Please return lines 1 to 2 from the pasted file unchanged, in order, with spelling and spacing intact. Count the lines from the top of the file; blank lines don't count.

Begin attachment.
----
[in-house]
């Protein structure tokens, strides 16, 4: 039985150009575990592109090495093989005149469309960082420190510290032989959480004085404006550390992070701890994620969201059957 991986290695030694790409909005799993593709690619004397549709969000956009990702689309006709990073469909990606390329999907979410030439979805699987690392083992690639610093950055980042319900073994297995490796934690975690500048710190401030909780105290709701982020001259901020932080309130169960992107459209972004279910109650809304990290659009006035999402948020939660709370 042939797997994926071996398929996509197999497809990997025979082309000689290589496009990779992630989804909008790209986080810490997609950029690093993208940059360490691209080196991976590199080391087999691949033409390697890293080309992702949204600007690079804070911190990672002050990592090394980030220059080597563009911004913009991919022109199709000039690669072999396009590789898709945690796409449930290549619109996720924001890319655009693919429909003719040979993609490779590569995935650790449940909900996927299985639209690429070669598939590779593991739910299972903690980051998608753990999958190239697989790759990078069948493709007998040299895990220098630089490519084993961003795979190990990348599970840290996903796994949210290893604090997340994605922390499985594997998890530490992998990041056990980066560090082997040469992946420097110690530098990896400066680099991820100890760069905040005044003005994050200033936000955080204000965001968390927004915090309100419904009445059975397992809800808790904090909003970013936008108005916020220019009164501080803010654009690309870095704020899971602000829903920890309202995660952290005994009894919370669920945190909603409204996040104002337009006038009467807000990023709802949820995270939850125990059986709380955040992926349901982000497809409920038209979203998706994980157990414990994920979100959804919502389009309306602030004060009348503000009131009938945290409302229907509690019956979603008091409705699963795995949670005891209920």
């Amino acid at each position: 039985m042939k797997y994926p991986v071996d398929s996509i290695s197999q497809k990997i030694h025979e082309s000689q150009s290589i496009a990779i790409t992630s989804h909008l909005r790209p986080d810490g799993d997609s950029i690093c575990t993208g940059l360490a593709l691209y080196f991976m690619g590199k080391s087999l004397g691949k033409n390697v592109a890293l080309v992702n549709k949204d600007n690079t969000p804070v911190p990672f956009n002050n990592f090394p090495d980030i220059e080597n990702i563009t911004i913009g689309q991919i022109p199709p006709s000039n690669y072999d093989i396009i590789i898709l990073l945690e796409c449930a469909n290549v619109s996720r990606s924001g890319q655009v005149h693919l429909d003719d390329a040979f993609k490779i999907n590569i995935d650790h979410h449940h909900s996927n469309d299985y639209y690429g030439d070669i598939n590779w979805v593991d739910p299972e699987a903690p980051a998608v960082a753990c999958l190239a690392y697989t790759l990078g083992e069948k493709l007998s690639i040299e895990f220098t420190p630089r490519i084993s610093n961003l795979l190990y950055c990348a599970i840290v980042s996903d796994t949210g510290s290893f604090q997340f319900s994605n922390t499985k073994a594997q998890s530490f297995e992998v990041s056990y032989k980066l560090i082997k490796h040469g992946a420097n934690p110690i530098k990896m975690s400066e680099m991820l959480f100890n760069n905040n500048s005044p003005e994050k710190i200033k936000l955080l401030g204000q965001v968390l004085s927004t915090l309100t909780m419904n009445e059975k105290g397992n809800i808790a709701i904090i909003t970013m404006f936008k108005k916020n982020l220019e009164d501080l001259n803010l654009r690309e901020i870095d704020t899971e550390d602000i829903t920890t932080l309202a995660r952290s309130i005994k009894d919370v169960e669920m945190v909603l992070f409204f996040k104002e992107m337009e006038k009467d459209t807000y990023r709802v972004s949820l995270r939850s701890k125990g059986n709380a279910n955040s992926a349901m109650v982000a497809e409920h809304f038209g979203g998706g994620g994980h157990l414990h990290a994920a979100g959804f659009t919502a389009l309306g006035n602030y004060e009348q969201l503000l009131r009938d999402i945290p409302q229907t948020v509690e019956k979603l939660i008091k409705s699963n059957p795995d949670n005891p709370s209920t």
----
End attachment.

[in-house]
């Protein structure tokens, strides 16, 4: 039985150009575990592109090495093989005149469309960082420190510290032989959480004085404006550390992070701890994620969201059957 991986290695030694790409909005799993593709690619004397549709969000956009990702689309006709990073469909990606390329999907979410030439979805699987690392083992690639610093950055980042319900073994297995490796934690975690500048710190401030909780105290709701982020001259901020932080309130169960992107459209972004279910109650809304990290659009006035999402948020939660709370 042939797997994926071996398929996509197999497809990997025979082309000689290589496009990779992630989804909008790209986080810490997609950029690093993208940059360490691209080196991976590199080391087999691949033409390697890293080309992702949204600007690079804070911190990672002050990592090394980030220059080597563009911004913009991919022109199709000039690669072999396009590789898709945690796409449930290549619109996720924001890319655009693919429909003719040979993609490779590569995935650790449940909900996927299985639209690429070669598939590779593991739910299972903690980051998608753990999958190239697989790759990078069948493709007998040299895990220098630089490519084993961003795979190990990348599970840290996903796994949210290893604090997340994605922390499985594997998890530490992998990041056990980066560090082997040469992946420097110690530098990896400066680099991820100890760069905040005044003005994050200033936000955080204000965001968390927004915090309100419904009445059975397992809800808790904090909003970013936008108005916020220019009164501080803010654009690309870095704020899971602000829903920890309202995660952290005994009894919370669920945190909603409204996040104002337009006038009467807000990023709802949820995270939850125990059986709380955040992926349901982000497809409920038209979203998706994980157990414990994920979100959804919502389009309306602030004060009348503000009131009938945290409302229907509690019956979603008091409705699963795995949670005891209920």